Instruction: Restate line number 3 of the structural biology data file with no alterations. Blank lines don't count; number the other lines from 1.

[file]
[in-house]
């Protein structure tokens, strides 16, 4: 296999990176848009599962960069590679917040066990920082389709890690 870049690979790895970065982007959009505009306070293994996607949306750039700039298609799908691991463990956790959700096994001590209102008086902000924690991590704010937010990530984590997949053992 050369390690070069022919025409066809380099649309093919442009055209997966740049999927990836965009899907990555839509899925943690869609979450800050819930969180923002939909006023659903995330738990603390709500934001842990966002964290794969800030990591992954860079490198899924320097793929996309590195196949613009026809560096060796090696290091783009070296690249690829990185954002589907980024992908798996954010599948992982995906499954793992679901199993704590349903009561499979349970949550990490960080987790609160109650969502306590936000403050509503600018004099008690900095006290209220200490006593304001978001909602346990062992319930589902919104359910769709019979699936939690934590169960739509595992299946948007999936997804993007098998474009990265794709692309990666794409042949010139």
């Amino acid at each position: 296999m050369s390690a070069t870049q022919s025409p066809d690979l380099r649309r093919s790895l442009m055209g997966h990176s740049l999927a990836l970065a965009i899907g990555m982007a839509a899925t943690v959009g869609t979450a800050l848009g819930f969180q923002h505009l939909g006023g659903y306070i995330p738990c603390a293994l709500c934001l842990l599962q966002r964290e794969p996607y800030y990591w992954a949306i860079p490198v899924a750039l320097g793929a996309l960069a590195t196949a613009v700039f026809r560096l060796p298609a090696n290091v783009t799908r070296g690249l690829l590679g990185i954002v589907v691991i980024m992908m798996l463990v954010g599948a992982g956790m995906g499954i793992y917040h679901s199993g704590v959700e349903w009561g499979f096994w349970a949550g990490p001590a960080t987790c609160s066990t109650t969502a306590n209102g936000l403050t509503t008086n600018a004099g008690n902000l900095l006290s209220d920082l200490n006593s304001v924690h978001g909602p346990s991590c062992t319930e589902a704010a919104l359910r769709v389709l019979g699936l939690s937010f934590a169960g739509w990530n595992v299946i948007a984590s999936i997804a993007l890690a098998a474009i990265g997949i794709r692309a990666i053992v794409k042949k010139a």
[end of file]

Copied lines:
């Amino acid at each position: 296999m050369s390690a070069t870049q022919s025409p066809d690979l380099r649309r093919s790895l442009m055209g997966h990176s740049l999927a990836l970065a965009i899907g990555m982007a839509a899925t943690v959009g869609t979450a800050l848009g819930f969180q923002h505009l939909g006023g659903y306070i995330p738990c603390a293994l709500c934001l842990l599962q966002r964290e794969p996607y800030y990591w992954a949306i860079p490198v899924a750039l320097g793929a996309l960069a590195t196949a613009v700039f026809r560096l060796p298609a090696n290091v783009t799908r070296g690249l690829l590679g990185i954002v589907v691991i980024m992908m798996l463990v954010g599948a992982g956790m995906g499954i793992y917040h679901s199993g704590v959700e349903w009561g499979f096994w349970a949550g990490p001590a960080t987790c609160s066990t109650t969502a306590n209102g936000l403050t509503t008086n600018a004099g008690n902000l900095l006290s209220d920082l200490n006593s304001v924690h978001g909602p346990s991590c062992t319930e589902a704010a919104l359910r769709v389709l019979g699936l939690s937010f934590a169960g739509w990530n595992v299946i948007a984590s999936i997804a993007l890690a098998a474009i990265g997949i794709r692309a990666i053992v794409k042949k010139a």